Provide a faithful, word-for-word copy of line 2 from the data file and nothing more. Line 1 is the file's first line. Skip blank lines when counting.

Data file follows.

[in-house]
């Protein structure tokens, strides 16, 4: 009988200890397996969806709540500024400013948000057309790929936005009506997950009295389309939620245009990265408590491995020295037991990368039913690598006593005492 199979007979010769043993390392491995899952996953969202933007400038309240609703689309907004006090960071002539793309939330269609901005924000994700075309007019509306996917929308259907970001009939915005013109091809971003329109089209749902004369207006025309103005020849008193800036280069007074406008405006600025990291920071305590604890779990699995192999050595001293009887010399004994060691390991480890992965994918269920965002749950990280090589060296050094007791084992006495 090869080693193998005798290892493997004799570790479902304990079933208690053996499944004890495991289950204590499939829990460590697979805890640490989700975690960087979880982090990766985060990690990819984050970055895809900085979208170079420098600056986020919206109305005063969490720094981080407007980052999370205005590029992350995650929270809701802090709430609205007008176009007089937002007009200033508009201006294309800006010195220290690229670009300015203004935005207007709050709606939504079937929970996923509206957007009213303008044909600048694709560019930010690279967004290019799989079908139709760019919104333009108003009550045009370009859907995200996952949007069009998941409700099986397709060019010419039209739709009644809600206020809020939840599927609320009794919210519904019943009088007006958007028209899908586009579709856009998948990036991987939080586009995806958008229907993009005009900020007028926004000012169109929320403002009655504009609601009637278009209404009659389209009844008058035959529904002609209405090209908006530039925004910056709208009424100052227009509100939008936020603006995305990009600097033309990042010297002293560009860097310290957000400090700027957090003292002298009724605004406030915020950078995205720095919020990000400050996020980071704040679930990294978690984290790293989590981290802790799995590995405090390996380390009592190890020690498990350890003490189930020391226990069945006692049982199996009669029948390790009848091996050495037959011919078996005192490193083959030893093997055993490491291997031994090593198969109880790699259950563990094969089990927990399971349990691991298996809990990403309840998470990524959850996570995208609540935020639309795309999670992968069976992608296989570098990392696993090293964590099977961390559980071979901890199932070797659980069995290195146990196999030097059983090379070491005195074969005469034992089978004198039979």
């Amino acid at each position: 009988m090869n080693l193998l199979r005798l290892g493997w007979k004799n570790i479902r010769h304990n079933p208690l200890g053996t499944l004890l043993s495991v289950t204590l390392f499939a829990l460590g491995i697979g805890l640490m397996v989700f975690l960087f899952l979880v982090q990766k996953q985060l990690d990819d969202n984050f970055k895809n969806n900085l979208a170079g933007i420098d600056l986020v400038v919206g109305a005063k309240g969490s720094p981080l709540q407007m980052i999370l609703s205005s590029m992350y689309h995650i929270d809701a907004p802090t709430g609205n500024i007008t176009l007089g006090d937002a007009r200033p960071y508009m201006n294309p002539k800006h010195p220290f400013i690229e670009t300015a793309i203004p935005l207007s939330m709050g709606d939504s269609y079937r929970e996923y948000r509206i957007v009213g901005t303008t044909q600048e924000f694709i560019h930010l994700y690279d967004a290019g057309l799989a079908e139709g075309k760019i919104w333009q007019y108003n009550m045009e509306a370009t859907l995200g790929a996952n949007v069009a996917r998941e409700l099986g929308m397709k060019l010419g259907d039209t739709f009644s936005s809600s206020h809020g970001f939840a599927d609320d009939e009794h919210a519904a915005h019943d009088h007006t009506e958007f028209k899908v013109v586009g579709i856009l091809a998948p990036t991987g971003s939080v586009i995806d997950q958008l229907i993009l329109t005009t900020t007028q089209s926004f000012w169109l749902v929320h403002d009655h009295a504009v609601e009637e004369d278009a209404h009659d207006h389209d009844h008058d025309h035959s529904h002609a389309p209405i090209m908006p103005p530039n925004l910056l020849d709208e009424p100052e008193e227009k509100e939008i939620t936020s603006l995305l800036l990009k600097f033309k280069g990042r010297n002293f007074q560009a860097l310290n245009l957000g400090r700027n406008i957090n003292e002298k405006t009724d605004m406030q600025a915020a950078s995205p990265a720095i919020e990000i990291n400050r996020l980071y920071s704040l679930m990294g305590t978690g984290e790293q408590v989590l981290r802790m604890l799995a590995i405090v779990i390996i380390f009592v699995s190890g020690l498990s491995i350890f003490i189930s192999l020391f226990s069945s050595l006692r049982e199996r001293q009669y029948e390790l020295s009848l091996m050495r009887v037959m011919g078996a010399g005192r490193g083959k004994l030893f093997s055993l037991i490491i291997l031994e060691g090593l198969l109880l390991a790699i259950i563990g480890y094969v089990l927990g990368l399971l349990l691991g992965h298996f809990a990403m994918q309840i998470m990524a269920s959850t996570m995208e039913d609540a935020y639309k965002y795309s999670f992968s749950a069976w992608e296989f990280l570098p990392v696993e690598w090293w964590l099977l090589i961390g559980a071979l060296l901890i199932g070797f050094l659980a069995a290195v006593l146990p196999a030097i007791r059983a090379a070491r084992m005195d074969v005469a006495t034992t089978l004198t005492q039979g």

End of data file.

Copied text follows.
């Protein structure tokens, strides 16, 4: 009988200890397996969806709540500024400013948000057309790929936005009506997950009295389309939620245009990265408590491995020295037991990368039913690598006593005492 199979007979010769043993390392491995899952996953969202933007400038309240609703689309907004006090960071002539793309939330269609901005924000994700075309007019509306996917929308259907970001009939915005013109091809971003329109089209749902004369207006025309103005020849008193800036280069007074406008405006600025990291920071305590604890779990699995192999050595001293009887010399004994060691390991480890992965994918269920965002749950990280090589060296050094007791084992006495 090869080693193998005798290892493997004799570790479902304990079933208690053996499944004890495991289950204590499939829990460590697979805890640490989700975690960087979880982090990766985060990690990819984050970055895809900085979208170079420098600056986020919206109305005063969490720094981080407007980052999370205005590029992350995650929270809701802090709430609205007008176009007089937002007009200033508009201006294309800006010195220290690229670009300015203004935005207007709050709606939504079937929970996923509206957007009213303008044909600048694709560019930010690279967004290019799989079908139709760019919104333009108003009550045009370009859907995200996952949007069009998941409700099986397709060019010419039209739709009644809600206020809020939840599927609320009794919210519904019943009088007006958007028209899908586009579709856009998948990036991987939080586009995806958008229907993009005009900020007028926004000012169109929320403002009655504009609601009637278009209404009659389209009844008058035959529904002609209405090209908006530039925004910056709208009424100052227009509100939008936020603006995305990009600097033309990042010297002293560009860097310290957000400090700027957090003292002298009724605004406030915020950078995205720095919020990000400050996020980071704040679930990294978690984290790293989590981290802790799995590995405090390996380390009592190890020690498990350890003490189930020391226990069945006692049982199996009669029948390790009848091996050495037959011919078996005192490193083959030893093997055993490491291997031994090593198969109880790699259950563990094969089990927990399971349990691991298996809990990403309840998470990524959850996570995208609540935020639309795309999670992968069976992608296989570098990392696993090293964590099977961390559980071979901890199932070797659980069995290195146990196999030097059983090379070491005195074969005469034992089978004198039979």